My unpublished manuscript ‘Knowing When You’re Too Young to Grow Up’ chronicles Andrew Brown’s struggle to reconnect with his best friend Pete Goodman as a lurid secret Andrew has never told threatens to break them apart for good.
As I mentioned in “A Reintroduction: The Prologue,” I intend to post edited chapters every few weeks. Here’s a sample from Chapter 10. As always, feedback is STRONGLY encouraged via the contact tab or comments section.
On the couch and all alone again, I scroll to Ant’s number. She put it in my phone after dinner the other night.
I should tell her, I think, not about Pete and Ms. Benevo, but about me and her, Ms. Benevo. She’d understand. She always understood even when I didn’t. Maybe. Maybe she won’t.
I feel my eyelids getting heavy. They flutter down, down, down like an angel on high descending. And I’m seeing through fewer and fewer crevices, fading into the shadows that surround me in my life, in my dreams – the ones that offer me no reprieve from the present.
Then, I’m not on the couch. I’m somewhere else I can’t see. It’s darker than a cave without a torch, a church maybe. Yes, it’s a church. And it seems familiar.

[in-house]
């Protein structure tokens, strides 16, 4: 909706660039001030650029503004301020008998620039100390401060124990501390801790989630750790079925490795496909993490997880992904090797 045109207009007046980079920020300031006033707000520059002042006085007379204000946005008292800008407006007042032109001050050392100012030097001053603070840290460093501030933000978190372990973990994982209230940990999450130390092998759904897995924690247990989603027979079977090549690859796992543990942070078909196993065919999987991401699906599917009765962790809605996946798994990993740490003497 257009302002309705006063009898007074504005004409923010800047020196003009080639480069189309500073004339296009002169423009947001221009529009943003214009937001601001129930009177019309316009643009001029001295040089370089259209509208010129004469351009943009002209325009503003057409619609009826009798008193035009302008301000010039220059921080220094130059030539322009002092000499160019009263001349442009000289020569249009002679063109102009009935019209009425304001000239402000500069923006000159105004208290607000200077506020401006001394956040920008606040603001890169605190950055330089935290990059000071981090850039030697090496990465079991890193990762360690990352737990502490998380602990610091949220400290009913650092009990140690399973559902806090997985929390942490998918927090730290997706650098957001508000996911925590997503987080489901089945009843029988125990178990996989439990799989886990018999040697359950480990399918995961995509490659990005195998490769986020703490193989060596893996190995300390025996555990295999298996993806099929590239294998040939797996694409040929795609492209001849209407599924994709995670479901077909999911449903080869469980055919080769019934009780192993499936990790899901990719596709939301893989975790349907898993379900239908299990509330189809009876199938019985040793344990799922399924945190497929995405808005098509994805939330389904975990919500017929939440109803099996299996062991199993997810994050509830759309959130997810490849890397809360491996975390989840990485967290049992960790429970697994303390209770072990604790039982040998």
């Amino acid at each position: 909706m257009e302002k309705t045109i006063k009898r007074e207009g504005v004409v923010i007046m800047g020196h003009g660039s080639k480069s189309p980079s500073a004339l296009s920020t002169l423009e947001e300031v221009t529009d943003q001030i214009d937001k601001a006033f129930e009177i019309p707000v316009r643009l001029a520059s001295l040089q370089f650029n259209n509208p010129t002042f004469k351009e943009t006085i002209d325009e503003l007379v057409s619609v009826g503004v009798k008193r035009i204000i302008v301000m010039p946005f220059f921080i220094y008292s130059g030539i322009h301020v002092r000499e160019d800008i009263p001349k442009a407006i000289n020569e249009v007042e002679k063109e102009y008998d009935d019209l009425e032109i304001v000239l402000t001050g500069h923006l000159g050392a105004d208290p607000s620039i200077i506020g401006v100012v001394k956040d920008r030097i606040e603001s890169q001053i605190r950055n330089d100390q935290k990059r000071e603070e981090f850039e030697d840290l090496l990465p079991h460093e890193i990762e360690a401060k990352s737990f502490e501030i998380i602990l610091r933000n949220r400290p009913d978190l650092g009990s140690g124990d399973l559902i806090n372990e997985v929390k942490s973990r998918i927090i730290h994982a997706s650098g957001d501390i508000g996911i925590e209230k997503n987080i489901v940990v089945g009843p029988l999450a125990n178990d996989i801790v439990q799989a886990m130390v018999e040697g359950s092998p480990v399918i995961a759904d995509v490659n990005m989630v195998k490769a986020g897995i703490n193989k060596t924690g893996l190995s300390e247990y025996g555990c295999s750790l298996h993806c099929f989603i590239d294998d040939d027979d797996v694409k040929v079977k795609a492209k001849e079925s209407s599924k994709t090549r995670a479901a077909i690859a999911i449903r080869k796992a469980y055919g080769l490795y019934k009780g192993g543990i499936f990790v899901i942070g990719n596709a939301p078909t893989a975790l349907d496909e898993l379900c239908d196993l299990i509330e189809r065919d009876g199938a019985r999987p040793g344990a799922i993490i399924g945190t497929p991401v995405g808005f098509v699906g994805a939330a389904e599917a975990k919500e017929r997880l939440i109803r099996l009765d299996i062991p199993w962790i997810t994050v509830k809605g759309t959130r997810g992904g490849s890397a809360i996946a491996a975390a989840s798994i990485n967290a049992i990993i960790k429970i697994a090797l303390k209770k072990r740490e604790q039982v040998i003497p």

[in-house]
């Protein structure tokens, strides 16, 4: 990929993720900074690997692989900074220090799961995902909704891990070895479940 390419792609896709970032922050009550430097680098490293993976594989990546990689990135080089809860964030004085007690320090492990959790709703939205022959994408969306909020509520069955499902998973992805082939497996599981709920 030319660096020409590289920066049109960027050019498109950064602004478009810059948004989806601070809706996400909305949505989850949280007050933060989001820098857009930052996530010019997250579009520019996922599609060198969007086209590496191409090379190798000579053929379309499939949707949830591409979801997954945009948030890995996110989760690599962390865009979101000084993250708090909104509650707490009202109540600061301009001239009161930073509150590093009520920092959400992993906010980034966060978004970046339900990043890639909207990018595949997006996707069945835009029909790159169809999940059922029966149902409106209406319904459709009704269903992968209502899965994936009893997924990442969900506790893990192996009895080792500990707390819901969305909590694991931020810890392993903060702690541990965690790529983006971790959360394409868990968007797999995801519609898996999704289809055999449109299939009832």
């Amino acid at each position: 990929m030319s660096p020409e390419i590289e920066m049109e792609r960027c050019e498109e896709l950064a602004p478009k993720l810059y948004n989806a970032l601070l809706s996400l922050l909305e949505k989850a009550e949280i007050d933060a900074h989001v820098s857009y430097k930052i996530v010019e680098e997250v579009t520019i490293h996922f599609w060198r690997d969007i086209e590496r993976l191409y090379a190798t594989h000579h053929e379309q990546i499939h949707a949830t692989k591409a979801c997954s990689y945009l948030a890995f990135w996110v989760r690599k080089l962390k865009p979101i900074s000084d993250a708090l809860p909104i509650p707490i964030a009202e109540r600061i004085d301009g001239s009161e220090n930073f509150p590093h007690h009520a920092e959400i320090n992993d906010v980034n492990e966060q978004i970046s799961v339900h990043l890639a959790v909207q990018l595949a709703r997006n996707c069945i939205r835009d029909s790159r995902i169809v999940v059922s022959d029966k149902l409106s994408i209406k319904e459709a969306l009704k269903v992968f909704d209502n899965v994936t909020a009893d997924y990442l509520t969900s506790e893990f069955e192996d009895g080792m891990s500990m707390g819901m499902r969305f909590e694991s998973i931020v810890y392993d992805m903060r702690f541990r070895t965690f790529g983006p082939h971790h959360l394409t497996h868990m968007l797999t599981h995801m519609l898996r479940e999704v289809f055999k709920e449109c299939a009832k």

St. Peter’s, that’s where, and someone’s running for the bathroom. Without the sensation of my limbs moving, I’m following him. And I’m there and he’s rubbing his flushed face with running water, water as red as wine. He’s covered in it.
Under the incandescent lights that are uncomfortably bright, like we’re on a stage with the spotlights turned up, I see that the beads streaming down his face are glass. And although it’s blank, I recognize his face from somewhere.
He’s mounting the sink now and throwing his belt over the labyrinth of exposed pipes. What is he doing? I think, but I know what he’s doing with the strap fastened around his neck and when he jumps it snaps taut – the same sound my uncle’s did before he belted me.
Wheezing, gasping, and flailing, he squirms and kicks and tries to reach the sink behind him, but his legs aren’t long enough – only a few inches away, a chasm that could’ve been miles. The fear of the unknown bulges from his eyes. After one final heave, his arms fall slack and his feet dangle like a mobile from a crib.
His imperceptible face, lifeless and limp, is coming into view now. And those eyes with their sickly pallor, those eyes looking back at me are mine.